objectivity: conducting an investigation and collecting data without the process being influenced by personal interpretation or bias.

observation: used to describe a situation where an observer records behaviour demonstrated by a participant. An observation does not involve manipulation of an independent variable, but simply allows the observation of relationships between variables as they occur. Observation includes a variety of differing types of observation including naturalistic observation, participant and non-participant observation.

observational learning: a process of socialisation that takes place as a result of an individual observing and imitating the behaviour of another person who serves as a model, as opposed to through direct experience. See modelling.

observational learning: a process of socialisation that takes place as a result of an individual observing and imitating the behaviour of another person who serves as a model, as opposed to through direct experience. See modelling.

observer bias: the tendency for observers to record data that may be biased as a result of personal expectations (e.g. awareness of the hypothesis) or motives, rather than recording what actually happens.

obsessions: irrational thoughts and images that are normally unfounded, but over which a person may appear to have little control over, and which may ultimately affect the normal functioning of a person.

obsessive-compulsive disorder:  an disorder characterised by obsessions (uncontrollable, persistent and irrational thoughts or wishes) and compulsions(repetitive ritualistic acts).

occipital lobe: the rearmost region of the each cerebral hemisphere, located behind the parietal lobe and above the temporal lobes. Crucial for the processing of visual information.

occupational psychology: branch of psychology that focuses on human beings in the workplace, including job satisfaction, leadership, selection and recruitment of staff and the effect of different working conditions upon performance.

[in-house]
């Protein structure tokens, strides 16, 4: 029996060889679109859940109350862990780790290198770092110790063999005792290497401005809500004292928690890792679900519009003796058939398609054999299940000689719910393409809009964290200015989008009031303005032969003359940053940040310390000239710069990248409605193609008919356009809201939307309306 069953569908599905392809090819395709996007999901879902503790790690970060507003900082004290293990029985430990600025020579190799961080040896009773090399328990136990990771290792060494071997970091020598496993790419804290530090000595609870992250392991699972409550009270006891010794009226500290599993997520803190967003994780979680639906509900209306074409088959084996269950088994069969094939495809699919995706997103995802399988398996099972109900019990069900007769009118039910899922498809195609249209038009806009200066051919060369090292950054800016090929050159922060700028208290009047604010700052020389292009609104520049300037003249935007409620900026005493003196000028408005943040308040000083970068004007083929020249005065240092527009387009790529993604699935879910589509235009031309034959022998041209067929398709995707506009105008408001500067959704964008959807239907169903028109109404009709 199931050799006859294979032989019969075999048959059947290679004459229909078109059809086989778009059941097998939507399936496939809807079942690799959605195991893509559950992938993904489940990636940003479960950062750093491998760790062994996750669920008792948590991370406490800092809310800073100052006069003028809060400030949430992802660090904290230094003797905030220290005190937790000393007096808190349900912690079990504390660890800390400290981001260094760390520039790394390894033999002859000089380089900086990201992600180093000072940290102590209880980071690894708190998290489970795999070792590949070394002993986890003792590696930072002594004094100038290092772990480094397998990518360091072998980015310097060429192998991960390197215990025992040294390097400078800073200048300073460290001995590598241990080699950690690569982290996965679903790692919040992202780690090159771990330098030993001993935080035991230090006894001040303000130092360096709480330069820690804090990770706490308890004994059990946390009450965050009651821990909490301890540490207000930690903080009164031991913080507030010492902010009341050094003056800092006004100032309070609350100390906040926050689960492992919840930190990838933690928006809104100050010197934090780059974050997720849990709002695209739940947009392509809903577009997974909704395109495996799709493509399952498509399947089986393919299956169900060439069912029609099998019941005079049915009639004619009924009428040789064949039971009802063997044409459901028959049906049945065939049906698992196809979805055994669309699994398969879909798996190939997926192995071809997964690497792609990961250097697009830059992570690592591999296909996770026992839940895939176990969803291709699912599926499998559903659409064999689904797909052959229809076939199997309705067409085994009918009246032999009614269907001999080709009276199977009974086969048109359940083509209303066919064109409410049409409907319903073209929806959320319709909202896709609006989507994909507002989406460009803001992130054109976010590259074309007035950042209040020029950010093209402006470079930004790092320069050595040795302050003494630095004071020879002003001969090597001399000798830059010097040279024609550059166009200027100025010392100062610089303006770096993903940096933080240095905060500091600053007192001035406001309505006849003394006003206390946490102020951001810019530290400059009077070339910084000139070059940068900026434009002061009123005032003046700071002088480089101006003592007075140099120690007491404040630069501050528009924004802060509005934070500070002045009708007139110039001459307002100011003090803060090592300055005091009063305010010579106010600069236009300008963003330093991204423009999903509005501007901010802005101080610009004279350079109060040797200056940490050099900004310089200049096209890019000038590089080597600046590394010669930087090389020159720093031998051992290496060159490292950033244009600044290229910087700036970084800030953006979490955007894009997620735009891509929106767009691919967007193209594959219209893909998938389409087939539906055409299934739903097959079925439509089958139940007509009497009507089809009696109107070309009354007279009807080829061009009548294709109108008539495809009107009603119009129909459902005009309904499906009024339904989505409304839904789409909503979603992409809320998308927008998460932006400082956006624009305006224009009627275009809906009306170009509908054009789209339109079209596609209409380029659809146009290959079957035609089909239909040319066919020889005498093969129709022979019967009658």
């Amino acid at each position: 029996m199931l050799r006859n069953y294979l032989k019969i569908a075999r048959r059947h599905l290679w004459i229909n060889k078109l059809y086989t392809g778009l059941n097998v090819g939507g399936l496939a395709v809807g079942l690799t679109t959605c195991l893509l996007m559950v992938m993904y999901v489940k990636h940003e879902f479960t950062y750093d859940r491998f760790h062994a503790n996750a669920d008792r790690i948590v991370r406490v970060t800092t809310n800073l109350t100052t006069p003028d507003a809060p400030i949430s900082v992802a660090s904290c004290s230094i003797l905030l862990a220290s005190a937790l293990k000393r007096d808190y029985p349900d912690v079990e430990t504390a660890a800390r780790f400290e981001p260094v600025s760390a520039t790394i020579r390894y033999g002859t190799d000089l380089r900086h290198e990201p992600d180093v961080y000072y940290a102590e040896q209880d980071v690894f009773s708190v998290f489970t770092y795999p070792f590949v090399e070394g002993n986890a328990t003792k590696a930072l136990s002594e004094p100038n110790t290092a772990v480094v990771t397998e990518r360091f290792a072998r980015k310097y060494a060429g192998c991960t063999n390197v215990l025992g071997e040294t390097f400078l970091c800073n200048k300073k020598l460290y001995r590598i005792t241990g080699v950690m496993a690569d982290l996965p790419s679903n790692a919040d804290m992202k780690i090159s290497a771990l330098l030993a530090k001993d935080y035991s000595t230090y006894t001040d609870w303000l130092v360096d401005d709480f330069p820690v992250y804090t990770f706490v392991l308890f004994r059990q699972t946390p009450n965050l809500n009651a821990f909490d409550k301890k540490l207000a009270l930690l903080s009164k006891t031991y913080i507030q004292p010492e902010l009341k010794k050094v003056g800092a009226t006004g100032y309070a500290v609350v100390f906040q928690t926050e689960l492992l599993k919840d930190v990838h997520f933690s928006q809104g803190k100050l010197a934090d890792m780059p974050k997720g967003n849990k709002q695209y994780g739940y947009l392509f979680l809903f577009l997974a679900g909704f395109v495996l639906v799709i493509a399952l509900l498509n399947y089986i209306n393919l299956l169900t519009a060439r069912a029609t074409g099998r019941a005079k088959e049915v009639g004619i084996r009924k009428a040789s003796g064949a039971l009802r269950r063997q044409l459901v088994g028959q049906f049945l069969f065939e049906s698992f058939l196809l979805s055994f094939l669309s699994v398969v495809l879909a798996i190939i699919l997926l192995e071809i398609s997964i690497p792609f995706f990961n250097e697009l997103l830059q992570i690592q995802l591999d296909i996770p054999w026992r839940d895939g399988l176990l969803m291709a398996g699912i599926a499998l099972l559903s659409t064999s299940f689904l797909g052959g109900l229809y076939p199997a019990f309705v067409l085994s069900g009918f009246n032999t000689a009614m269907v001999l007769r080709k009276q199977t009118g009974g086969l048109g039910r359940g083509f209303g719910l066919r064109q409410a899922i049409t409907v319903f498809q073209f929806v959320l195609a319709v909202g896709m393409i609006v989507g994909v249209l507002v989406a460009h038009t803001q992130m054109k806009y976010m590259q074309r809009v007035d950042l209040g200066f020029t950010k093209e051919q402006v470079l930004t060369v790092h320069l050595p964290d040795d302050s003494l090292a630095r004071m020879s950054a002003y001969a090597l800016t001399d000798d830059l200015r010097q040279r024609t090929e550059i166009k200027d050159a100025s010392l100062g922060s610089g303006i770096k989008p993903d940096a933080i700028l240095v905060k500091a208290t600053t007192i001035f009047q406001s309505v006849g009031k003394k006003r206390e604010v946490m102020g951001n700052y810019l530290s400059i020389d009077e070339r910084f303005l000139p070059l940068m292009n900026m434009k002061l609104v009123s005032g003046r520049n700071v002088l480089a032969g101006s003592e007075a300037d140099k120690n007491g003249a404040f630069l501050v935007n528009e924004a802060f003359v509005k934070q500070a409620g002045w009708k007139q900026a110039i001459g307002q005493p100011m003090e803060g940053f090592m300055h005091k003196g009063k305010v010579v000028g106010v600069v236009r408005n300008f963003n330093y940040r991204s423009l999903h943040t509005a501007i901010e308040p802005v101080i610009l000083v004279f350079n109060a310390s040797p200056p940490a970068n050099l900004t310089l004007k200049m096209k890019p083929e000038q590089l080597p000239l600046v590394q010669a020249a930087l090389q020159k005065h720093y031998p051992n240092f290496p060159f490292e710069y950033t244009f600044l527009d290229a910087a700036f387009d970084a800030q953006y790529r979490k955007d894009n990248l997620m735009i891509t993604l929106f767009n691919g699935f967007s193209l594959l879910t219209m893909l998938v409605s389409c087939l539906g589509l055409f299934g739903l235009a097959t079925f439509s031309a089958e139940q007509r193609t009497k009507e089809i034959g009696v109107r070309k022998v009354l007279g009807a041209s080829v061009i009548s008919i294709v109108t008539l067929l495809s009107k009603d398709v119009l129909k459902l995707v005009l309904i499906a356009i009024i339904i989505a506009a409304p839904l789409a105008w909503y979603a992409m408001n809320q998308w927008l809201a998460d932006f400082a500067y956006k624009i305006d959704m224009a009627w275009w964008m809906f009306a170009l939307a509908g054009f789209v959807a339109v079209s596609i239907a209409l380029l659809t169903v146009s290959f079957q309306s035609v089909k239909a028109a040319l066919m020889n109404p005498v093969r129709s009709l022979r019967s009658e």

Oedipal conflict: in Freud’s theory of development, the major conflict associated with the phallic stage which challenges the developing ego; class=”d-title” named after the Greek story of Oedipus, who unknowingly killed his father and married his mother.

Oedipus complex: a term devised by Freud, to describe the intense sexual love that a young boy develops toward his mother, which is followed by jealousy and rivalry with his father to seek the attention and affection of the mother. The son subsequently demonstrates castration anxiety, fearing that his father might castrate him for his incestuous feelings towards his mother, and so represses his feelings and identifies with his father.

offender profiling: a technique used based on an examination of the crime scene, including how the crime was committed, and a consideration of previous offender profiles, to build and predict a detailed description (including socio-demographiccharacteristics) of a criminal offender.

one-tailed hypothesis: see directional hypothesis.

ontogeny: the evolution (i.e. the origin and development) of an individual organism, from conception to death.

open-ended questions: questions that do not contain fixed, pre-determined responses, that allow a respondent to answer relatively freely.

operant conditioning: a form of learning that is determined by consequences that either reinforce or punish particular behaviours, that can increase or decrease the probability of the behaviour.

operation: the act of something being carried out.

Operation Headstart: an enrichment intervention programme used in the US in the 1960s for preschool children, aimed at changing the effects of social disadvantage.

operational definition: a definition of a variable or condition on the basis of the exact operation or procedure that determines its existence and makes it usable. Variables can be identified by factors that are manipulated or measured.

opportunity sample: sampling technique not based on random selection orprobability; the researcher selects those who are convenient to him or her as respondents.

oppositional defiant disorder: a disruptive pattern of behavior of children and adolescents that is characterised by defiant, disobedient, and hostile behaviours directed toward adults in positions of authority.

optic nerve: a group of fibres, comprised of the axons of ganglion cells, that leave the eyeball, carrying information from the eye towards the brain.

optimal mismatch theory: based on Piagets theory of intellectual development, aims to accelerate learning by ‘mismatching’ a child’s current level of competence with a set of problems slightly more complex than this level. If there is a correct, optimal?difference between what they can do, and what is being asked of them, children then experience a cognitive conflict and seek to find solutions through their own actions.

oral stage: the first stage in Freud’s theory of development, from birth to about 15 months, when the primary source of gratification is stimulation of the mouth and lips.